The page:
The British ships loaded up on the morning of the 10th and began sailing back down the James River. While slipping past Hood’s Point, Arnold decided to make a move on the military works at Petersburg and arranged the army for a move inland. Irritated at Captain Ewald for a lack of aggressiveness earlier, Arnold placed Major Robinson at the head of the march. Major Robinson was the son of General Beverly Robinson who raised the Loyal American Corps for the Provincial Establishment. Rather than possessing any particular military ability, Arnold placed young Robinson in the advance position “to give him an opportunity to get his name in the Gazette.”[xvi]
Arnold’s column had only moved a short distance when “some twenty musket shots were fired at the head.” The bullets passed harmlessly but “instead of halting and searching the wooded area with reconnoitering patrols”, Major Robinson and General Arnold kept the army moving forward. And, as fate would have it, within a half-hour, they marched directly into a Patriot ambush. “A terrible fire fell out of the woods from the front and left among Robinson’s honorable Americans. Weeping, wailing, and gnashing of teeth arose, and one captain, two officers, and some forty men were either killed or seriously wounded.” Captain Ewald ran to the front and burst out with “So it goes when a person wants to do something that he doesn’t understand!” Apparently Arnold got the point as he simply turned to Ewald with “the most courteous expression” requesting that he “take command of the advanced guard.”[xvii]
It was late in the day before Arnold had the column ready to move again. This time Ewald led the way using small scouting parties followed by Simcoe and the Rangers. Their reserves stayed behind to drag the dead and wounded back to their ships. Within a very short time, Arnold changed his mind and turned the army back to the ships at Hood’s Point.[xviii] There would be no raid on Petersburg.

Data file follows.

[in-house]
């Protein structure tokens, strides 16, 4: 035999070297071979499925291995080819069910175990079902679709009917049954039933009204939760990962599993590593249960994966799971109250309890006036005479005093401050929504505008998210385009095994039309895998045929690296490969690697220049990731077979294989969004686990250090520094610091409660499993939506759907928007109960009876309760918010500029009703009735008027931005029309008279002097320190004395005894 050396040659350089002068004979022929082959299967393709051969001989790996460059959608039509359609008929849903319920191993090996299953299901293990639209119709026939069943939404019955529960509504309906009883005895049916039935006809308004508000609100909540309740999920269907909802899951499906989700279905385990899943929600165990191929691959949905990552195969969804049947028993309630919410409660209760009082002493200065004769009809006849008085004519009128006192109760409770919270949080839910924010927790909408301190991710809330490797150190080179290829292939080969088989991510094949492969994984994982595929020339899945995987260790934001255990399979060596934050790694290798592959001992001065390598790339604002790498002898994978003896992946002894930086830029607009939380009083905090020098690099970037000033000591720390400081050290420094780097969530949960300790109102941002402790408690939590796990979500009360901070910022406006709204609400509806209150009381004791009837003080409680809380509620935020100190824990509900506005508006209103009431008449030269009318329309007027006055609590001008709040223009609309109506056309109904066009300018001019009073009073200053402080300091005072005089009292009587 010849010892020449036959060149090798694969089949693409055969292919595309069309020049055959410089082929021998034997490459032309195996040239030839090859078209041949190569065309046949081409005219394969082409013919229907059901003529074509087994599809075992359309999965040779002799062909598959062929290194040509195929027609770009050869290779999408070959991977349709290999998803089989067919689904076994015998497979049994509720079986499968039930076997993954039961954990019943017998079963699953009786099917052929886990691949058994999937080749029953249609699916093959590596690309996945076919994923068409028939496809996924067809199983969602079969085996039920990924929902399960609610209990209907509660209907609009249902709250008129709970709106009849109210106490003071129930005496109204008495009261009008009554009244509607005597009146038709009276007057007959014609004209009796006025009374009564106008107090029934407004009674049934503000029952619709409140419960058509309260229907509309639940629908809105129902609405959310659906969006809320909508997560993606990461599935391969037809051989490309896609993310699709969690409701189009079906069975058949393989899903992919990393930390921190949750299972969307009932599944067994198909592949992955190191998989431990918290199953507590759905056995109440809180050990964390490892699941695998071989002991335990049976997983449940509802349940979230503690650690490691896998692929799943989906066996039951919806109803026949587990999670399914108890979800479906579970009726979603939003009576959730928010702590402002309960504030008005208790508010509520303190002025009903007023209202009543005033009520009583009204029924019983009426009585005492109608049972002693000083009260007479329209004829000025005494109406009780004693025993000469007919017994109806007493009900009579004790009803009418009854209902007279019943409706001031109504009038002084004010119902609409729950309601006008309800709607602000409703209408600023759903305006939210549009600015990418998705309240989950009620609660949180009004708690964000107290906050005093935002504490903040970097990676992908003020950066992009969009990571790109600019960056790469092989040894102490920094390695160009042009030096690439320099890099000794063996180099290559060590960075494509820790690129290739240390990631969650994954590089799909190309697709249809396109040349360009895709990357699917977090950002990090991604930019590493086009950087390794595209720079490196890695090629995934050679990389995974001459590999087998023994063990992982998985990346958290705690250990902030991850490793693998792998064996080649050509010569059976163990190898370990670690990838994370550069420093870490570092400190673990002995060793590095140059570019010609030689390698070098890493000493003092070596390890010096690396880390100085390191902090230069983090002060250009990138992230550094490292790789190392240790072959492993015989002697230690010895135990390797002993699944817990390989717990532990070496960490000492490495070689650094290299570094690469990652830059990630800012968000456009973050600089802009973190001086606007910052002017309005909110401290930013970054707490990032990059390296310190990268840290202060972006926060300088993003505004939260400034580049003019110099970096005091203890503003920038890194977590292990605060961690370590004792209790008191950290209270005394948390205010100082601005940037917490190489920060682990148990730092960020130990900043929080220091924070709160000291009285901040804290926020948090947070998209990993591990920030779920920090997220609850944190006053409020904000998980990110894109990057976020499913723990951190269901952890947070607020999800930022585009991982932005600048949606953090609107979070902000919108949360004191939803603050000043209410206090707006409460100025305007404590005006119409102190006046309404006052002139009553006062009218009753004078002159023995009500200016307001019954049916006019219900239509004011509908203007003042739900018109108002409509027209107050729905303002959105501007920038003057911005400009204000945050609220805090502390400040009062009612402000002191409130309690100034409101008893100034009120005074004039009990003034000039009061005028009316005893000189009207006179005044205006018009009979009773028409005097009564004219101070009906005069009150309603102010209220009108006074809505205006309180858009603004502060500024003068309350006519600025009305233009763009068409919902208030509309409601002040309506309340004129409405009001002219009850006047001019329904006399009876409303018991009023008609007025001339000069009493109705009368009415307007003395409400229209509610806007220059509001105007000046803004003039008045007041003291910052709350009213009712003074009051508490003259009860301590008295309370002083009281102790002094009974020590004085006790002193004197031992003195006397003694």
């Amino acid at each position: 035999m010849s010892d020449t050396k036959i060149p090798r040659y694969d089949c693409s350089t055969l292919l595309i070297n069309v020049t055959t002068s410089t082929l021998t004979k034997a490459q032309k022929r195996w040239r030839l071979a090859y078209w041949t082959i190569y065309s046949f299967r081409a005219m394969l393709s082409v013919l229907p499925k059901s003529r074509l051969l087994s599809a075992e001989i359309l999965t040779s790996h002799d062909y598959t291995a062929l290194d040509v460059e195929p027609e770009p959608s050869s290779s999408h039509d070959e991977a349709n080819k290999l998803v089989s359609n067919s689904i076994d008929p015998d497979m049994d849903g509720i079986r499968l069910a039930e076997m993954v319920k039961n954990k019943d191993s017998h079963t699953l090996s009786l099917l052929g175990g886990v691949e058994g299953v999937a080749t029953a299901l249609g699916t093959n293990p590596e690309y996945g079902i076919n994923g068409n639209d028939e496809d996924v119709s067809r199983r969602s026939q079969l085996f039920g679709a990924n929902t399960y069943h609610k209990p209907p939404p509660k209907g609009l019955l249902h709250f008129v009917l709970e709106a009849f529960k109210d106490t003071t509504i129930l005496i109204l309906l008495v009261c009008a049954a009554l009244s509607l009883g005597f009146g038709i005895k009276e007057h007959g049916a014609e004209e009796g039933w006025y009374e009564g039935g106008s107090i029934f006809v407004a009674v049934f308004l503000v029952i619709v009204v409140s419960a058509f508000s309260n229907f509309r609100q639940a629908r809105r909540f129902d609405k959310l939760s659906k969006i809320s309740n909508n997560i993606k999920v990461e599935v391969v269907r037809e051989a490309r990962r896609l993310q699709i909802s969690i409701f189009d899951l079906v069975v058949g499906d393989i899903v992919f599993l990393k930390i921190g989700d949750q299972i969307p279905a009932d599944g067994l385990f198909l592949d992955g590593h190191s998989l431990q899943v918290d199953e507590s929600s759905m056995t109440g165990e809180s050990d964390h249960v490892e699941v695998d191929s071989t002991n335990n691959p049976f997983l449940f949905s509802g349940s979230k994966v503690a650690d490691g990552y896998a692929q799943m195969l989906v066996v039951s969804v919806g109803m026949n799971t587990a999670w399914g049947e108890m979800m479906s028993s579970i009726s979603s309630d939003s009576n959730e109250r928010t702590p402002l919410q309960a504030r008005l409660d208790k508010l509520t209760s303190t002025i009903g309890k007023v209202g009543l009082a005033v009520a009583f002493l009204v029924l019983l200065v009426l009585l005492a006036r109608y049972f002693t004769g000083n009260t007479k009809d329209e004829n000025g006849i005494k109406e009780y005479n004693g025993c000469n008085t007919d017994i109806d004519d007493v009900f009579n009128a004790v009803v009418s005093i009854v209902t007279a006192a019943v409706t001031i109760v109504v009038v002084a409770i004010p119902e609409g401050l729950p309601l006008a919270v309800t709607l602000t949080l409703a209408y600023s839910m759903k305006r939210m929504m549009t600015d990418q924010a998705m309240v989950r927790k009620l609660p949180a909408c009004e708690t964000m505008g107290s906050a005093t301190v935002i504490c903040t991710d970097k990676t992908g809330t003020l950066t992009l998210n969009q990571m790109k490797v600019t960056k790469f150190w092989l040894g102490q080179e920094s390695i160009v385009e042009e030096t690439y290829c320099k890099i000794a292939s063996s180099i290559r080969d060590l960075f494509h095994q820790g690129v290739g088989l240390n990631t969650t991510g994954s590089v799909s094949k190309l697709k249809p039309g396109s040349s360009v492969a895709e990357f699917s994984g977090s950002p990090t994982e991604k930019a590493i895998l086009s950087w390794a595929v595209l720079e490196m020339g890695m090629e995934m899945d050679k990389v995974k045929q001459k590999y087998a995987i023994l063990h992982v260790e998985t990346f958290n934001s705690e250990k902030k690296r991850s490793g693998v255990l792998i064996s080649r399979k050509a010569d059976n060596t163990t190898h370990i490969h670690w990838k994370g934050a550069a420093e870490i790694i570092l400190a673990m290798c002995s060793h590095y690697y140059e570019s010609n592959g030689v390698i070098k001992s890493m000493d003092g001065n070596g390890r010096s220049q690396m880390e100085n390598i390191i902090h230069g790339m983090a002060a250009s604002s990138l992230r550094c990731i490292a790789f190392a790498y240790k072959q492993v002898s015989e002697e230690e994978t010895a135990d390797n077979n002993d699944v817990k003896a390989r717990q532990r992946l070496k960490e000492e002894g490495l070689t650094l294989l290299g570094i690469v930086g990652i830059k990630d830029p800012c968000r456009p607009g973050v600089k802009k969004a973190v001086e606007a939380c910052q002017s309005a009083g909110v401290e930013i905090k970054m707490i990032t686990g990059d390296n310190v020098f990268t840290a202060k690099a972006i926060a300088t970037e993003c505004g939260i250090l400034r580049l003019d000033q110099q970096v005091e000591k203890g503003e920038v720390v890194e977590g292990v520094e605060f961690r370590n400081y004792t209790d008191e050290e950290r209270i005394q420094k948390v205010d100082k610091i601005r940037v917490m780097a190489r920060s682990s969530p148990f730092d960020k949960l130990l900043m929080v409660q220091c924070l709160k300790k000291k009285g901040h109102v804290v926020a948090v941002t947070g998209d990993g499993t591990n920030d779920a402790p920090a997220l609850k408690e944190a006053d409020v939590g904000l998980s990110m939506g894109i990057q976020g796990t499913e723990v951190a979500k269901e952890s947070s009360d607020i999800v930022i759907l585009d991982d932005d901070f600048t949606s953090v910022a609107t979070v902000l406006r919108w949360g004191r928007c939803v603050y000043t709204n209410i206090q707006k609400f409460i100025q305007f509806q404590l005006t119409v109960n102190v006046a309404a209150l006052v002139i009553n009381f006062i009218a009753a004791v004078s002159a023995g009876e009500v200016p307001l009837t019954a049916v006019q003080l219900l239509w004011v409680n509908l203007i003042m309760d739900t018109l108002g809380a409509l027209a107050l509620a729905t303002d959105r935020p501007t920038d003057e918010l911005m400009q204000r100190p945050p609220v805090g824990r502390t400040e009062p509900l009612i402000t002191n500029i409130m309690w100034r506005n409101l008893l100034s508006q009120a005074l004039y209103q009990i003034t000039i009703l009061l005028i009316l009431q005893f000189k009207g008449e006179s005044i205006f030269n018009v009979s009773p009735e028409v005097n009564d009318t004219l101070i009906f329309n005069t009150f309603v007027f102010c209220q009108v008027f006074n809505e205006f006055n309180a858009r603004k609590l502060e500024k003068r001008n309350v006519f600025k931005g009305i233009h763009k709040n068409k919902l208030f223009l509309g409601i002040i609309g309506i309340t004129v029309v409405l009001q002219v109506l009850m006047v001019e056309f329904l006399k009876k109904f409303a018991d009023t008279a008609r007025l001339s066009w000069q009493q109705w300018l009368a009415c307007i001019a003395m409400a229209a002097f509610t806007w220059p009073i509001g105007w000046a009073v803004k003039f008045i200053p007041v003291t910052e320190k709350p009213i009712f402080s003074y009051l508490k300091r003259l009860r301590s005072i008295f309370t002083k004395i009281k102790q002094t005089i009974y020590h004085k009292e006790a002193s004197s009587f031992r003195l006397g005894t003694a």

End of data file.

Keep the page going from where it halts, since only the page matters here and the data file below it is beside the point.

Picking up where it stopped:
The fleet sailed to Jamestown on the 13th and then to Burwell’s Ferry overnight. Arnold crossed the James River the next day and marched to Portsmouth for the purpose of establishing the post needed to support Cornwallis’ invasion. Over the next several weeks Arnold divided his time between military duties and selling his captured slaves and plunder back to the Virginians. At one point, Lafayette arrived in the State hoping to trap Arnold between a French fleet and Virginia’s militia. Even though the fleet was beaten at Cape Henry, Arnold’s negligence in building defensive works around Portsmouth caused a brief period of nervousness in which Arnold himself broke out in a “cold sweat” worrying about the French.[xix]
In March General Philips came and took over the Virginia expedition leaving Arnold second in command and free to return to New York. During his time in command, Arnold made several tactical mistakes that soured his subordinates, cost dozens of lives unnecessarily, and emphasized Arnold’s lack of formal military command training. In addition, his constant display of greed for plunder demonstrated many of the same character traits that led to his treason in the first place. Perhaps General Clinton’s doubts were well placed after all.
[iii] Wallace, Willard M., Traitorous Hero, The Life and Fortunes of Benedict Arnold, Harper & Brothers Publishers, New York (1954), p. 279 quoting from, Clinton to Dundas & Simcoe, 14 December 1780, Clinton Papers,
[vii] Arnold to the Officer Commanding the Party on Shore, 1 January 1781 (misdated), Arnold, Benedict letter reprinted in Ewald, Johann, Diary of the American War, a Hessian Journal, Tustin, Joseph, Yale University Press, New Haven and London, (1979), p. 262 – 263